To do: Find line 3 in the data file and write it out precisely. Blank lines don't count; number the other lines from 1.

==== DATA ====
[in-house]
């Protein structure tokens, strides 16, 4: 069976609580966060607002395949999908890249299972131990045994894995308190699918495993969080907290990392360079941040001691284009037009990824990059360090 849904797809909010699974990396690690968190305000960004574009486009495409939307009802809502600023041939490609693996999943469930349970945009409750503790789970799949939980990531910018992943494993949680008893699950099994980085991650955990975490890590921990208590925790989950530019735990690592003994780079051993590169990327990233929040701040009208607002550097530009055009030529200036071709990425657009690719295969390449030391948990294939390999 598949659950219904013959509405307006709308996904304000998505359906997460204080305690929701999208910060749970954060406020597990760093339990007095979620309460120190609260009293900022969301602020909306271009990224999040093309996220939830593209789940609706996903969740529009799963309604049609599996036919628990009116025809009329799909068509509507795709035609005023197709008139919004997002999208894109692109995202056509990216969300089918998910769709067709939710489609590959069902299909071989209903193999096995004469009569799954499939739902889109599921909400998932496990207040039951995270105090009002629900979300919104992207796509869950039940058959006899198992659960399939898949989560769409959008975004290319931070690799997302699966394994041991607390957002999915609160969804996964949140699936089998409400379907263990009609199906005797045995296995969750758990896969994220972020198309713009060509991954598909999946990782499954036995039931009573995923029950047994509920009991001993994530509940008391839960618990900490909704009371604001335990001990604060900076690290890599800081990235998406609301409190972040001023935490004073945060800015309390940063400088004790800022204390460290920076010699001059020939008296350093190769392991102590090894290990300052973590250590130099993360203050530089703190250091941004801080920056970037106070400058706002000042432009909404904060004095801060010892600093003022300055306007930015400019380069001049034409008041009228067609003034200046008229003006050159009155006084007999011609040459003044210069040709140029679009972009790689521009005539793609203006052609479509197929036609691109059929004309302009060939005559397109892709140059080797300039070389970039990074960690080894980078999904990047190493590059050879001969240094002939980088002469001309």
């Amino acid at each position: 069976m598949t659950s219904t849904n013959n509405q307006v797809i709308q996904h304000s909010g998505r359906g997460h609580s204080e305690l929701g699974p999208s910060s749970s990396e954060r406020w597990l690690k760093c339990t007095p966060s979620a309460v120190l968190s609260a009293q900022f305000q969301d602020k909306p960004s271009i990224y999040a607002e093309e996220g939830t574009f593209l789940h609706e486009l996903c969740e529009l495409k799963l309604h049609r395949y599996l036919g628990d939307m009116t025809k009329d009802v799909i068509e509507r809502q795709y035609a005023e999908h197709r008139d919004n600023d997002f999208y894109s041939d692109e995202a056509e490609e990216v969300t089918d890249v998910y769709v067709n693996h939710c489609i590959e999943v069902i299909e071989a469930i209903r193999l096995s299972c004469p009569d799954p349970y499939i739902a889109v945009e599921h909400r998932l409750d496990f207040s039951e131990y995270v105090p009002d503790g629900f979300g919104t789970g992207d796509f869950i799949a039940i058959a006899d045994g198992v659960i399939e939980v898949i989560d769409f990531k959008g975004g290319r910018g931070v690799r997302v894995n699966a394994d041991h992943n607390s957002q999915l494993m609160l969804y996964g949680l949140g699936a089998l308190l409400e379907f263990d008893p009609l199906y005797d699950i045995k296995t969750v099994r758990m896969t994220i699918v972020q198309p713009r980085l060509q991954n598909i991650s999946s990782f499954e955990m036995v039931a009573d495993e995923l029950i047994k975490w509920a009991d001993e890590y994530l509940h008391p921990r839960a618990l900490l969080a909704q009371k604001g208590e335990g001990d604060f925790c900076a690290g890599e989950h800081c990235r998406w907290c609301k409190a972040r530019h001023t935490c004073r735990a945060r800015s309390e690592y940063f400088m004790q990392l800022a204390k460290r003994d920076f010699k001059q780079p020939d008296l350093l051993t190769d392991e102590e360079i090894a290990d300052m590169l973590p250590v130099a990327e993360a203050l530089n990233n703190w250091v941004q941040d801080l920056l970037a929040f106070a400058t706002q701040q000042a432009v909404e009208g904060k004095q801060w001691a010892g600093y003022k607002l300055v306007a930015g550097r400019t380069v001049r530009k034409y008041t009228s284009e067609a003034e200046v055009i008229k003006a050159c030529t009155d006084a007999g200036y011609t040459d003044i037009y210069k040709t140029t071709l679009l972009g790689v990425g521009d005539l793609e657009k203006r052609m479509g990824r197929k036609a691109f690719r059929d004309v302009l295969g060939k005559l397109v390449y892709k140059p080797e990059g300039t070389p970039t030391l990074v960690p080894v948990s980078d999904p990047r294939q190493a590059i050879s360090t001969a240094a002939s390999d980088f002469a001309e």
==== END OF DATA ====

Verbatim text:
């Amino acid at each position: 069976m598949t659950s219904t849904n013959n509405q307006v797809i709308q996904h304000s909010g998505r359906g997460h609580s204080e305690l929701g699974p999208s910060s749970s990396e954060r406020w597990l690690k760093c339990t007095p966060s979620a309460v120190l968190s609260a009293q900022f305000q969301d602020k909306p960004s271009i990224y999040a607002e093309e996220g939830t574009f593209l789940h609706e486009l996903c969740e529009l495409k799963l309604h049609r395949y599996l036919g628990d939307m009116t025809k009329d009802v799909i068509e509507r809502q795709y035609a005023e999908h197709r008139d919004n600023d997002f999208y894109s041939d692109e995202a056509e490609e990216v969300t089918d890249v998910y769709v067709n693996h939710c489609i590959e999943v069902i299909e071989a469930i209903r193999l096995s299972c004469p009569d799954p349970y499939i739902a889109v945009e599921h909400r998932l409750d496990f207040s039951e131990y995270v105090p009002d503790g629900f979300g919104t789970g992207d796509f869950i799949a039940i058959a006899d045994g198992v659960i399939e939980v898949i989560d769409f990531k959008g975004g290319r910018g931070v690799r997302v894995n699966a394994d041991h992943n607390s957002q999915l494993m609160l969804y996964g949680l949140g699936a089998l308190l409400e379907f263990d008893p009609l199906y005797d699950i045995k296995t969750v099994r758990m896969t994220i699918v972020q198309p713009r980085l060509q991954n598909i991650s999946s990782f499954e955990m036995v039931a009573d495993e995923l029950i047994k975490w509920a009991d001993e890590y994530l509940h008391p921990r839960a618990l900490l969080a909704q009371k604001g208590e335990g001990d604060f925790c900076a690290g890599e989950h800081c990235r998406w907290c609301k409190a972040r530019h001023t935490c004073r735990a945060r800015s309390e690592y940063f400088m004790q990392l800022a204390k460290r003994d920076f010699k001059q780079p020939d008296l350093l051993t190769d392991e102590e360079i090894a290990d300052m590169l973590p250590v130099a990327e993360a203050l530089n990233n703190w250091v941004q941040d801080l920056l970037a929040f106070a400058t706002q701040q000042a432009v909404e009208g904060k004095q801060w001691a010892g600093y003022k607002l300055v306007a930015g550097r400019t380069v001049r530009k034409y008041t009228s284009e067609a003034e200046v055009i008229k003006a050159c030529t009155d006084a007999g200036y011609t040459d003044i037009y210069k040709t140029t071709l679009l972009g790689v990425g521009d005539l793609e657009k203006r052609m479509g990824r197929k036609a691109f690719r059929d004309v302009l295969g060939k005559l397109v390449y892709k140059p080797e990059g300039t070389p970039t030391l990074v960690p080894v948990s980078d999904p990047r294939q190493a590059i050879s360090t001969a240094a002939s390999d980088f002469a001309e």